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Experimental Archaeology in Context - ARC00087M

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  • Department: Archaeology
  • Module co-ordinator: Dr. Aimee Little
  • Credit value: 20 credits
  • Credit level: M
  • Academic year of delivery: 2018-19

Module will run

Occurrence Teaching cycle
A Spring Term 2018-19

Module aims

This module aims to equip students with the essential theoretical skills required to critically reflect on experimental research and its application to the study of material culture.

Module learning outcomes

By the end of the module the students will be able to:

Subject content

  • Demonstrate an understanding of why experimentation is a key aspect of artefact studies

  • Confidently discuss gender and ethical issues in Experimental Archaeological (EA) research

  • Know the limitations of EA research

  • Show familiarity with current analytical approaches to the imaging of objects

  • Demonstrate an understanding of the role of experimentation in reconstructing artefact biographies

  • Be able to understand and critique key differences between reenactment and EA

  • Know the suitability of different dissemination mediums, including digital, forreaching target audiences in the Heritage Sector

    Academic and graduate skills

  • Demonstrate skills in oral presentations, discussion and debate

  • Have transferable team working skills from small group work and oral presentations

  • Show comprehensive skills in producing powerpoint presentations and essay writing

Module content

During this course students will acquire the theoretical skills required to engage and reflect critically on their own experimental research aims and objectives.

EA is increasingly being used to address key questions in material culture research. These advances, alongside cutting-edge scientific techniques investigating the past function of artefacts, are enriching our understanding of object life histories more than ever before. During this module students will consider theoretical and ethical aspects of EA research, the differences between reenactment and EA, how EA can be employed to reconstruct artefact biographies, as well as the use of digital imaging and media as analytical tools and important forms of dissemination.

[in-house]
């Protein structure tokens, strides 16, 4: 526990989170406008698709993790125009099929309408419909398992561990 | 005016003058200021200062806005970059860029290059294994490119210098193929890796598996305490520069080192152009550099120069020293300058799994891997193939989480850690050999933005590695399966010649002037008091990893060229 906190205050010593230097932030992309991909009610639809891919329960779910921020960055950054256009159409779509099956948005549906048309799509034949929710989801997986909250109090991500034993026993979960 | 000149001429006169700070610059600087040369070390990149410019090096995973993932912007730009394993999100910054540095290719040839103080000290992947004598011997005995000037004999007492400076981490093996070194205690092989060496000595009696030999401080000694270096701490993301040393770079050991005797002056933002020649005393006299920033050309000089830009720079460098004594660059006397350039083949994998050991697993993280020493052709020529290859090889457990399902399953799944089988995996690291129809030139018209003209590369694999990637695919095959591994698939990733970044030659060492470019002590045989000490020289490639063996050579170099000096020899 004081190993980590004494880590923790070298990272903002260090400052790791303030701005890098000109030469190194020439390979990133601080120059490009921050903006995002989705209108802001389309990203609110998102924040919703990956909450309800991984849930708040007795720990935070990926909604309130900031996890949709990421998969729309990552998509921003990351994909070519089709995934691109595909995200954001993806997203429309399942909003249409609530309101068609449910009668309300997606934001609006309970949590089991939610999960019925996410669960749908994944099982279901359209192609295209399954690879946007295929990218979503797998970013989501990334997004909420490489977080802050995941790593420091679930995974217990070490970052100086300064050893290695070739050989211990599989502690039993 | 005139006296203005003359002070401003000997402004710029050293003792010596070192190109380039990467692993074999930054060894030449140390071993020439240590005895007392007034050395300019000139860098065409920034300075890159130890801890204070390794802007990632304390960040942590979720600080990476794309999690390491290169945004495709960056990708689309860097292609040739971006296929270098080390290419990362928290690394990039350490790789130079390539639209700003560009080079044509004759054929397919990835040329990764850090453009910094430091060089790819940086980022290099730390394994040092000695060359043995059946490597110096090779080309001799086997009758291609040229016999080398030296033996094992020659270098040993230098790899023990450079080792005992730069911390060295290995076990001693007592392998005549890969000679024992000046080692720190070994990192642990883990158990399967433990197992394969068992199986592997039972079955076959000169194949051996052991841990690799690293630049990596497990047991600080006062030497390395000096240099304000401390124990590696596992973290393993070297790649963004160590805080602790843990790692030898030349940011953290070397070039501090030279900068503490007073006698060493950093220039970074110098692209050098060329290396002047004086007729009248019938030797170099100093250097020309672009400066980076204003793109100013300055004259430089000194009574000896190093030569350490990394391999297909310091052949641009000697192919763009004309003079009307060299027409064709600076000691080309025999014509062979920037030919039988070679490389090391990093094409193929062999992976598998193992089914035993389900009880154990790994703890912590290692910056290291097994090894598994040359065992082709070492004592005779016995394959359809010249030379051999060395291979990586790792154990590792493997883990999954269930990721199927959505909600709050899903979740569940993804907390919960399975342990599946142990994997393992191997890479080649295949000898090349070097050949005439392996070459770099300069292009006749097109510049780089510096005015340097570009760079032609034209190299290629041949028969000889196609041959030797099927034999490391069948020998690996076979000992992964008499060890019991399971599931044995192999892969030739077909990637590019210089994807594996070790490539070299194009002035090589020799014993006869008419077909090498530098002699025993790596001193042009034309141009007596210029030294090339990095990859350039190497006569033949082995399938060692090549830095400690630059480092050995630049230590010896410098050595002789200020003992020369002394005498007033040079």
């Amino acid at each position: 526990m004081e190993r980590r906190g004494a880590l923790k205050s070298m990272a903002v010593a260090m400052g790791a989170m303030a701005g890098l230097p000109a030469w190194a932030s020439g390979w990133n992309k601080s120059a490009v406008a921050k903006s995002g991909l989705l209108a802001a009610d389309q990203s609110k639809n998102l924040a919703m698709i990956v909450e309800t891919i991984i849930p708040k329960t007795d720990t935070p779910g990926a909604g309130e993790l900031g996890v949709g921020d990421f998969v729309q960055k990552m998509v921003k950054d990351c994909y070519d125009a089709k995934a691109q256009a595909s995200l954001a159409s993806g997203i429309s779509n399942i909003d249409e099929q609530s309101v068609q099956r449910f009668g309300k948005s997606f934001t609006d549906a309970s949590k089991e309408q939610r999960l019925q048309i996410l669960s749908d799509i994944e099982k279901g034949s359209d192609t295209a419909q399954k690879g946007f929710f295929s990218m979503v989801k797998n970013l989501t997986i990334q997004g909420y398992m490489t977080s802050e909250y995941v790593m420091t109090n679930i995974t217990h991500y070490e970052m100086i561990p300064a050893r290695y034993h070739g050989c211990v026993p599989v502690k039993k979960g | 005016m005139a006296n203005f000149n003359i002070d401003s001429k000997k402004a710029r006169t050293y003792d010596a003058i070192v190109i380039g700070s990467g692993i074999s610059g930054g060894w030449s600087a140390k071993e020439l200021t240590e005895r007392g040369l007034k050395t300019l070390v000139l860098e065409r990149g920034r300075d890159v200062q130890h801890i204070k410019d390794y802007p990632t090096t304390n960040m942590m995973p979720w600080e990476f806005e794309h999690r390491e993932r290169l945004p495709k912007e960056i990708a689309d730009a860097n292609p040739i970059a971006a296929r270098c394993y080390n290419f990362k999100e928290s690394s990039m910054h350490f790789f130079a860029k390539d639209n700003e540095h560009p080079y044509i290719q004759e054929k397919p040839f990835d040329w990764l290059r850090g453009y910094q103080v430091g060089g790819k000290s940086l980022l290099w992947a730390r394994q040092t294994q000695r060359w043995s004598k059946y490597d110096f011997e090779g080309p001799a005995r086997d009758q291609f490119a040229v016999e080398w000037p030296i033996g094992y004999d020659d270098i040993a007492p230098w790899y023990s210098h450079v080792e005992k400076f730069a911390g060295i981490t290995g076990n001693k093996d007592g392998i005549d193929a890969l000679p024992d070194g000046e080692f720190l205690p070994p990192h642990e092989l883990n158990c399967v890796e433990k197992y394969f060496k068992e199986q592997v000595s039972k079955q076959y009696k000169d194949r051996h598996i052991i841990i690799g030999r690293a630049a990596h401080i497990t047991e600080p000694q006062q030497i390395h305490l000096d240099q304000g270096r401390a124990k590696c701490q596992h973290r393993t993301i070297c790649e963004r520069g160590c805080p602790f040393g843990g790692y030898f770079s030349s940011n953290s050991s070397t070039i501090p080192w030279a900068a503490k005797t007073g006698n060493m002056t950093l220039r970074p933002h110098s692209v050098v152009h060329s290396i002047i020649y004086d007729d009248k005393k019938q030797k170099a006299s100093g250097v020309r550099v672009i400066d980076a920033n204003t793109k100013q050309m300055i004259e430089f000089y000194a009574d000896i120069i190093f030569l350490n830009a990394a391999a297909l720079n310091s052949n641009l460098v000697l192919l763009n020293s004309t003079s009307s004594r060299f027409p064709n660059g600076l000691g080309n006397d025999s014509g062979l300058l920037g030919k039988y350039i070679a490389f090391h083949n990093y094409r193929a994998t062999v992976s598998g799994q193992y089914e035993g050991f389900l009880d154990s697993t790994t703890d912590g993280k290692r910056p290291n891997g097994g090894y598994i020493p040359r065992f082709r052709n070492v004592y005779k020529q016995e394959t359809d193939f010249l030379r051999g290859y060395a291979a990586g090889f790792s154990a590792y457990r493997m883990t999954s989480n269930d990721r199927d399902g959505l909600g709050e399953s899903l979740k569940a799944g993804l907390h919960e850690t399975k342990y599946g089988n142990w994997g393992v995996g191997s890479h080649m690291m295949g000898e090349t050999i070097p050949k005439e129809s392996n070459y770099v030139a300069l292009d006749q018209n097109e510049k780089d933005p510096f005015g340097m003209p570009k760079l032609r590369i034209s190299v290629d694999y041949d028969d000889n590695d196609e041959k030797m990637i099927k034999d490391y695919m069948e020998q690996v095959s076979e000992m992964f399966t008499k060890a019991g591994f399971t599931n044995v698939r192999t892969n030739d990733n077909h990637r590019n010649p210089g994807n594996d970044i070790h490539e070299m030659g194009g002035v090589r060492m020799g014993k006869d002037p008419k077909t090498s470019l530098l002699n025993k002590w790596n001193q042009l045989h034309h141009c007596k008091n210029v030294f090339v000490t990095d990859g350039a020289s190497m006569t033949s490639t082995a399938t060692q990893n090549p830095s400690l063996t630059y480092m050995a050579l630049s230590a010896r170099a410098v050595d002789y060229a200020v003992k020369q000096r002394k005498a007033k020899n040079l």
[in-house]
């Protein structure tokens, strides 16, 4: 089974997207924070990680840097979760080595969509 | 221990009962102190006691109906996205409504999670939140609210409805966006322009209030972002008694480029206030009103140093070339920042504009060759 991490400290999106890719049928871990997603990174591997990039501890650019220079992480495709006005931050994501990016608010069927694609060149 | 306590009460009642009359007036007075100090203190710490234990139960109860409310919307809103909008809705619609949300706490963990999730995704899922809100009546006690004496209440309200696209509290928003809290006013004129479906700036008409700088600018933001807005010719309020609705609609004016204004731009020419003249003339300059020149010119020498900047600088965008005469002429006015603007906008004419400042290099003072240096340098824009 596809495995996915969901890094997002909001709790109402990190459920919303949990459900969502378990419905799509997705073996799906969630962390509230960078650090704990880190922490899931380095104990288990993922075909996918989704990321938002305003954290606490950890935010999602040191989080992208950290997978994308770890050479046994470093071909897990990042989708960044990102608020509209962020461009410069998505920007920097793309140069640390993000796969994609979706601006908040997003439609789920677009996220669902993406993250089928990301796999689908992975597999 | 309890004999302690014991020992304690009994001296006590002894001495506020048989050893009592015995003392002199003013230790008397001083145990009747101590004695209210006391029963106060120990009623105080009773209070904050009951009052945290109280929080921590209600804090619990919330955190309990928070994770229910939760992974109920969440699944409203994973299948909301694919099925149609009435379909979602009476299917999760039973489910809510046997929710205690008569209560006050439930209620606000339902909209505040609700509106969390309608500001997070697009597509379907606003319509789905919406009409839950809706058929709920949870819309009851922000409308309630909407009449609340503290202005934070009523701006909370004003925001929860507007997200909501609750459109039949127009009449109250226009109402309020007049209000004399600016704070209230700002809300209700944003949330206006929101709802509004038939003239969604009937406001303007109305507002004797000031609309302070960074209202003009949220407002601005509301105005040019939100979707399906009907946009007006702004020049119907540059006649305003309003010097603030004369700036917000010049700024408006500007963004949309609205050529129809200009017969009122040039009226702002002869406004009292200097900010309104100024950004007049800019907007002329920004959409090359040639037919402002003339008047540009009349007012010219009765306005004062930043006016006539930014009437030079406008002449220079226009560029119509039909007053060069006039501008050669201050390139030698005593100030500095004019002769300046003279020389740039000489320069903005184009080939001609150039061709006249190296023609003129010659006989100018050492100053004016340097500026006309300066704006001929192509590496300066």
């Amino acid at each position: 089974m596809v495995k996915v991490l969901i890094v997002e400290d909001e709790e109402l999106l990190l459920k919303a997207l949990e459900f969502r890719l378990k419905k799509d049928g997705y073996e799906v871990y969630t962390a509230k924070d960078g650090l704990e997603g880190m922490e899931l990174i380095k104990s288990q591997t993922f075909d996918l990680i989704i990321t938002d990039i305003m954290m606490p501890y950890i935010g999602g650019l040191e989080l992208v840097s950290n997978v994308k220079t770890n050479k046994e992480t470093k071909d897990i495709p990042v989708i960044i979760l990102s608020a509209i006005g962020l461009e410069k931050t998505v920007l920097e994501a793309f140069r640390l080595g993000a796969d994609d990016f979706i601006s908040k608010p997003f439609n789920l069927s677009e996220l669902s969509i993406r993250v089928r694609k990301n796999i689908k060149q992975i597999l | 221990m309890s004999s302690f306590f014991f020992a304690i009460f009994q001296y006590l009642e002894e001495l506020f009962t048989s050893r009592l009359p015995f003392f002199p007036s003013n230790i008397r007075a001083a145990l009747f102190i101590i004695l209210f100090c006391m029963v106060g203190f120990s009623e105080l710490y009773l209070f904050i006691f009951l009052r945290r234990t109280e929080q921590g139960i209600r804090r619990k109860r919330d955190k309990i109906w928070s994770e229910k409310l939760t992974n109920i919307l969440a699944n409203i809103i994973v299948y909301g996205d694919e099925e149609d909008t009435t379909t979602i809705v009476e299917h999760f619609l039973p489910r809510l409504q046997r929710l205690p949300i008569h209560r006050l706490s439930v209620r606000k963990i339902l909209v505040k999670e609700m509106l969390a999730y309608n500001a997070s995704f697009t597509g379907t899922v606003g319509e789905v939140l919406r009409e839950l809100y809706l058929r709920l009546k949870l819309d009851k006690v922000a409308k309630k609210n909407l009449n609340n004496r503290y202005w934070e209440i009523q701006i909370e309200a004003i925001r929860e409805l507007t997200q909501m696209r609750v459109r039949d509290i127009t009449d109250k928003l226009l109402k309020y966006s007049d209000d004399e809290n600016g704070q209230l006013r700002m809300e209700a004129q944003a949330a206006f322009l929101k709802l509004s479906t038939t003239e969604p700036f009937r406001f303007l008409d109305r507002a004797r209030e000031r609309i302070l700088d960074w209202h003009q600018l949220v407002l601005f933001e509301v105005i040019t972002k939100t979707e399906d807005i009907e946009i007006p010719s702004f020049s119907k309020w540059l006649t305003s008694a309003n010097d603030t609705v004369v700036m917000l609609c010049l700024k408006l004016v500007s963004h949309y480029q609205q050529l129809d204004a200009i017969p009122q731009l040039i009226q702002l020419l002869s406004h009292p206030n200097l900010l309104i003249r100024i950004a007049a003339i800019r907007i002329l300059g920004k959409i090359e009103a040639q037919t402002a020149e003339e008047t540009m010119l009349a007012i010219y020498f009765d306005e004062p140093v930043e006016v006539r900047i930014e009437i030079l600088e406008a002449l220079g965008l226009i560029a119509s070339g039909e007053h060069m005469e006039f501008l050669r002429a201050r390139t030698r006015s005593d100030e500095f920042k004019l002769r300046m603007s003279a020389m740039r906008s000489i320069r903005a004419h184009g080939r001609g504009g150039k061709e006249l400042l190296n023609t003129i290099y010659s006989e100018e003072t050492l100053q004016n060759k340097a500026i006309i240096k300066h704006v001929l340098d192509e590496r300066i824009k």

An especial focus will be placed on the dissemination of EA research within the heritage sector, making this module relevant to those wishing to pursue a career in Museum Education, Collections Management and other professional roles within the Heritage sector.

Classes will be structured thematically and involve student-led seminars with hands on/interactive sessions. A day long field trip has been scheduled.


Task Length % of module mark
Essay 3500 words
N/A 100

Special assessment rules



Task Length % of module mark
Essay 3500 words
N/A 100

Module feedback

Timing of written and verbal feedback is published on our deadlines pages:

Formative assessment

Summative assessment

Indicative reading

Reading lists are published to the module web pages or VLE.

The information on this page is indicative of the module that is currently on offer. The University is constantly exploring ways to enhance and improve its degree programmes and therefore reserves the right to make variations to the content and method of delivery of modules, and to discontinue modules, if such action is reasonably considered to be necessary by the University. Where appropriate, the University will notify and consult with affected students in advance about any changes that are required in line with the University's policy on the Approval of Modifications to Existing Taught Programmes of Study.

Coronavirus (COVID-19): changes to courses

The 2020/21 academic year will start in September. We aim to deliver as much face-to-face teaching as we can, supported by high quality online alternatives where we must.

Find details of the measures we're planning to protect our community.

Course changes for new students